A while back, museum outreach coordinator Susan Young proposed that Aaron Loehndorf (arguably the biggest baseball fan among the museum staff) and I come up with an “Shiloh Sandwiched-In” program on a local sports topic. Before we agreed to the idea, we wanted to be sure enough material was available to put a program together. Of course there was. Our research focused on the most common form of baseball magic—mascots. Ultimately the Sandwiched-In talk was sidelined and the research went into files on my external hard drive. But the topic stayed in the back of my mind for a long time. If I came across a new team while I was working on something else, I made a note or took a picture with my phone and added the information to my spreadsheet. And then it just sat there. Until now.

The Oxford English Dictionary defines the word mascot as “a person or thing that is supposed to bring good luck; (now) esp. something carried or displayed for this purpose. Also: a thing (often an animal or personified character) used by an organization, esp. a sports team, as a symbol or for good luck; an emblem.” The origin of the word is French and first appeared in 1867 in an operetta by Edmond Audran. (This operetta was first performed in 1880, if you would like to know.)

Mascots have evolved in many ways. Early mascots for baseball, for example, were young boys who sat with the team. Now they can be Mudhens, Celery Stalks, or Gus the Pioneer (Gentry Public Schools, Benton County.) Mascots provide entertainment and encourage engagement with the crowds. They dance, they interact directly with fans, and often have a ritual of their own  their team scores. Mascots have even been controversial, most recently with teams using Native American nomenclature. And what if your team has the same mascot as another? Ahem, Fayetteville and Springdale: both towns have used the Bulldog as their mascot for decades. This sparked a friendly rivalry and newspaper accounts differentiated by calling them by the team color (purple for Fayetteville, red for Springdale) rather than Bulldogs when they published a retelling of games between the two teams.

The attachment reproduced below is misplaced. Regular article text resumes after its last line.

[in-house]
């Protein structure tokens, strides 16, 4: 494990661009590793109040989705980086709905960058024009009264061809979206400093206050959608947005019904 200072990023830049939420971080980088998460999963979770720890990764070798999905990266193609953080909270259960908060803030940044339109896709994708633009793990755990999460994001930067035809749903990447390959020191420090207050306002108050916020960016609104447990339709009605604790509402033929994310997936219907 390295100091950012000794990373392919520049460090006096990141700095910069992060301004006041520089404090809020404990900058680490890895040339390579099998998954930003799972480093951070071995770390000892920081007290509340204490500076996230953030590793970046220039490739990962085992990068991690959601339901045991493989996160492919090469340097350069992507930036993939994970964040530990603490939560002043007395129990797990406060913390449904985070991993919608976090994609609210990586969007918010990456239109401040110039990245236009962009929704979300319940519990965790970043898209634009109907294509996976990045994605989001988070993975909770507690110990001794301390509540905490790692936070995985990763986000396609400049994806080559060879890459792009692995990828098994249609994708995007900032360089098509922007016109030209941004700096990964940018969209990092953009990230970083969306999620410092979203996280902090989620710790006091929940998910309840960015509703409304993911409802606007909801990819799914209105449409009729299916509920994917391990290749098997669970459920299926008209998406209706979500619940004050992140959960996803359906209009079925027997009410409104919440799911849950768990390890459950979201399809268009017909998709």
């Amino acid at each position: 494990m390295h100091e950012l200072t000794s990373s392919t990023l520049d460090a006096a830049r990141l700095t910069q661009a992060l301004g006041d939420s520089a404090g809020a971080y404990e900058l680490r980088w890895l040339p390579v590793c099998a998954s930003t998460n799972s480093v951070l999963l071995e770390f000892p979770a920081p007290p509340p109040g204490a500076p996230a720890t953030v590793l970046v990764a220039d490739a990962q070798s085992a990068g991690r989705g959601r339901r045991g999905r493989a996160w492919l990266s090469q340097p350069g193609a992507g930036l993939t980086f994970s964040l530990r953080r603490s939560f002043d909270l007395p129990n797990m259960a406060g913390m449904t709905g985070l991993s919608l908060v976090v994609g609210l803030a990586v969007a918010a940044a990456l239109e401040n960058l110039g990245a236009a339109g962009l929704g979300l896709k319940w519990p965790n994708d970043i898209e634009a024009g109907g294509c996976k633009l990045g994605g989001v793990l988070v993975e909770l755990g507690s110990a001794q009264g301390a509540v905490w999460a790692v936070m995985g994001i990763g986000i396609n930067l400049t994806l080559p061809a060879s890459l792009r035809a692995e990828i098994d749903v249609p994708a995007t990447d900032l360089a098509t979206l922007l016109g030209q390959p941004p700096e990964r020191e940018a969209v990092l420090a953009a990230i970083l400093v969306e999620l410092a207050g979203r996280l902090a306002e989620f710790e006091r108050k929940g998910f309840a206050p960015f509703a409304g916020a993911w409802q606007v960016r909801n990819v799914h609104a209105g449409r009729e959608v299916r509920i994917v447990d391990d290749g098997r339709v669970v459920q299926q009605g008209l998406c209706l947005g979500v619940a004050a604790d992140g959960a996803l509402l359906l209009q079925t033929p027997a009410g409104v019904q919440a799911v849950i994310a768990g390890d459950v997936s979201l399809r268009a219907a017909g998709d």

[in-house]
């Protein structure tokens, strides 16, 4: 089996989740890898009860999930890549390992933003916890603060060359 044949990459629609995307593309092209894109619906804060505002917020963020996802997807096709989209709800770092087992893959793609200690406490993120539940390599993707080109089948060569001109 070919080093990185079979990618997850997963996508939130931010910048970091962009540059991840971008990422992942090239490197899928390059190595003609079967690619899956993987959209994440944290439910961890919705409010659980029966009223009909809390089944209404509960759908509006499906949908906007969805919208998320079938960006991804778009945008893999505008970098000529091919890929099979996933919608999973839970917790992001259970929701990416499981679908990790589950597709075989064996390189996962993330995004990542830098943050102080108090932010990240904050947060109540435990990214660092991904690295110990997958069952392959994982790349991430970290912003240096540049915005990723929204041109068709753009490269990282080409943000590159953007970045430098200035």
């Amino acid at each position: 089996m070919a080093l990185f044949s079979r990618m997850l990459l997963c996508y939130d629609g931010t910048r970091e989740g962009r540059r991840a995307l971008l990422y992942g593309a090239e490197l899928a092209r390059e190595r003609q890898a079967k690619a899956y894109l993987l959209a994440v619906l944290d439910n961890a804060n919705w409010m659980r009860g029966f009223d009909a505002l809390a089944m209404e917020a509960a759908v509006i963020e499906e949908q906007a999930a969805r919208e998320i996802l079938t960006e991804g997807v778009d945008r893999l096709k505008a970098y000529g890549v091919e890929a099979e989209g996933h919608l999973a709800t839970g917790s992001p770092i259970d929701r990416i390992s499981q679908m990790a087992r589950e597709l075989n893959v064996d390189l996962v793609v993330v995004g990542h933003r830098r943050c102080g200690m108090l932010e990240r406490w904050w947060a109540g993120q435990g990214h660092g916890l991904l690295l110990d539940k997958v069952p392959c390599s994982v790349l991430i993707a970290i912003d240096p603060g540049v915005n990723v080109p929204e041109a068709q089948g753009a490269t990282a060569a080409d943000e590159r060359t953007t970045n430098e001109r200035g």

Siloam Springs (Arkansas) football team, 1928.

Siloam Springs football team, 1928. Front row, from left: Chester Gilliland, Roy Wolfe, “Tiny” Ward, Zeke Cecil Camp, Vaul Smith, Cal Dean Gunter Jr., Peter “Taz” Paul LaFallette. Back row, from left: Paul “Dayo” Guthrie, Ralph “Slick” Henry, Lee “Athletic” Elrod, Cecil “Beardie” Elrod. Siloam Springs Museum Collection (S-83-297-69)

Farmington girls basketball team, Farmington (Washington County), Arkansas, 1937.

Farmington girls basketball team, Farmington (Washington County), Arkansas, 1937. Washington County Historical Society Collection (P-456)